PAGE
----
There was a time when rhythm games were all the rage at get-togethers and parties. Think back to the years of Guitar Hero and Rock Band lighting up the sales charts, and I’m sure you can remember many nights spent pretending to be a rockstar with your closest friends or complete strangers. Fast forward to 2018, and the genre has all but disappeared, especially with the lackluster sales the most recent entries in both of the aforementioned franchises. I was excited to find out a Chinese development studio by the name of I-Inferno was working on a rhythm game reminiscent of that style for the Nintendo Switch, but with an anime-infused art style. So how is it?
Available On: Nintendo Switch
Reviewed On: Nintendo Switch
Release Date: June 21, 2018
Game Provided By Acttil for the Purpose of This Review
MUSYNX is very much inspired by the vocaloid singing style found over in Japan, most notably with Hatsune Miku. While the Miku games do fairly well over here, MUSYNX tackles the genre with a different approach. Much in the same way as the guitar-focused games of the past did it, notes will approach players from the middle of the screen and move down a line, eventually reaching the bottom. It’s up to the player to press the correct button as the note reaches the bottom in order to keep the note-streak alive and do well on each song.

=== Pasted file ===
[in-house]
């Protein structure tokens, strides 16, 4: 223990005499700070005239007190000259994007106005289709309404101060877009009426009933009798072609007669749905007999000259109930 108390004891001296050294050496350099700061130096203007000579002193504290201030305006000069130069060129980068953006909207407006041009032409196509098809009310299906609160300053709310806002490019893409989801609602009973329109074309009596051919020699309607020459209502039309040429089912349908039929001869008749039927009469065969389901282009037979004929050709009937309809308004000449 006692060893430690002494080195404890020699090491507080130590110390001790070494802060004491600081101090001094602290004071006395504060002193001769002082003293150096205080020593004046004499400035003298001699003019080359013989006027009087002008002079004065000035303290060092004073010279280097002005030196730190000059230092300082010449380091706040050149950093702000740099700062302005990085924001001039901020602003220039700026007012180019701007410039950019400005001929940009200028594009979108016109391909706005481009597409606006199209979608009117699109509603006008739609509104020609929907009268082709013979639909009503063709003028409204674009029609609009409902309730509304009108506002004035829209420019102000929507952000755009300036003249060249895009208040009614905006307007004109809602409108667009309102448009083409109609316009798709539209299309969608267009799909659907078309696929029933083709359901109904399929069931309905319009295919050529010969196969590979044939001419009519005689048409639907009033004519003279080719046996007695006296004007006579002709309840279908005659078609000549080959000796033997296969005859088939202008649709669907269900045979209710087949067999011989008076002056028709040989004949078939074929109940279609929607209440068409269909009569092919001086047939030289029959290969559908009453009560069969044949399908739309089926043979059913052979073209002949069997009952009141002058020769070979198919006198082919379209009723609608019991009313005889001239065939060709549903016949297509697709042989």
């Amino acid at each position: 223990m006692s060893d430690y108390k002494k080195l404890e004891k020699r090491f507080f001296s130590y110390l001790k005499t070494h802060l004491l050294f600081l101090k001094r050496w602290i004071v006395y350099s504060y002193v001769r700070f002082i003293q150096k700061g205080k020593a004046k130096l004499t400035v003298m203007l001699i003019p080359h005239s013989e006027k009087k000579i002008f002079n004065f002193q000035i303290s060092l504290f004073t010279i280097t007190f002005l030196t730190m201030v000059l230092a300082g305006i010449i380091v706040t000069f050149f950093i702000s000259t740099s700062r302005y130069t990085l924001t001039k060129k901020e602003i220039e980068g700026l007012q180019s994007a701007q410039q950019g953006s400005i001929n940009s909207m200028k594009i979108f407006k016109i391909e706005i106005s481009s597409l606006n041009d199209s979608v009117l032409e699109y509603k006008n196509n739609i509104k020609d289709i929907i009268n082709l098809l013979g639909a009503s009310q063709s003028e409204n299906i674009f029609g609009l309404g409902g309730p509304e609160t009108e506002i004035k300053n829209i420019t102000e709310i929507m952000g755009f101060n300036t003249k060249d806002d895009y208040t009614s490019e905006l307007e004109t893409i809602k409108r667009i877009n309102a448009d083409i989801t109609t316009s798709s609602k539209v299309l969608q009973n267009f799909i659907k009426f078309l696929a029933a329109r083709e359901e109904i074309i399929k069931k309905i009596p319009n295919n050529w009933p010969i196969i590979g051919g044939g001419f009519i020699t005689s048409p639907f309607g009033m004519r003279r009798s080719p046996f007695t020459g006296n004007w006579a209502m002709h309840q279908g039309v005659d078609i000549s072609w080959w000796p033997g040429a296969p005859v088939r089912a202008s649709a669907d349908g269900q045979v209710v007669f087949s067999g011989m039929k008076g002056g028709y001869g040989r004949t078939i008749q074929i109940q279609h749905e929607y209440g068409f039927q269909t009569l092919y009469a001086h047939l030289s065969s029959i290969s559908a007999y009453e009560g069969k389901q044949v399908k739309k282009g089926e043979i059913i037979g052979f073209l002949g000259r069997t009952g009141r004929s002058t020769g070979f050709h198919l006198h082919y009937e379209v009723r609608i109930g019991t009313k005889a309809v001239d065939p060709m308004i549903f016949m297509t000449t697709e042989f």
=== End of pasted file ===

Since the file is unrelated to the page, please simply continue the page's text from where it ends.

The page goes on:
Have you ever tried playing Rock Band or Guitar Hero with a controller? If you did, were you any good? That’s exactly what it’s like to play MUSYNX. There are two different control schemes to use, one harder than the other. There’s a 4-note pattern and 6-note pattern, designated as 4K and 6K. In 4K mode, you’re using the A, B, Left, and Up buttons to string together a song. In 6K mode, you would add in Y and the Right button. It’s fairly complicated at the beginning as you adjust to using a controller and not a guitar or similar instrument, but after several hours of playtime, things start to feel a bit more natural.
There are a plethora of songs to choose from spread out across several difficulty levels. Gameplay sliders allow for deeper customization of the presentation, such as how fast you want the notes to approach, the speed of the song, etc.
One thing we found unfortunate is that you can literally press every button on the controller at the same time when a note approaches, and it will still count as if you pressed the correct button, because you technically are. This should have resulted in an error, as it did when playing other types of rhythm games, but instead, I-Inferno allows for a “cheating of the system,” if you will. I definitely do not recommend doing this, as it takes any fun out of the game when there’s little to be found as it is, but I felt it was worth mentioning.
MUSYNX doesn’t do anything new for the genre, and instead, it almost feels like a step back in many ways. While Hatsune Miku and games like the Persona dancing series are evolving in the industry and doing quite well for a rhythm game, this entry feels like it missed the boat with the presentation style it was aiming to achieve. Had this released a decade or so ago, I could have seen it doing fairly well. Now, not so much.
Overall, it’s hard to ignore the flaws and genericness that is present in MUSYNX. While it’s an average rhythm game to pickup on the Nintendo Switch if you’re looking for something to mindlessly pass the time, the average gamer is not going to find any enjoyment out of this whatsoever.
6.0 / 10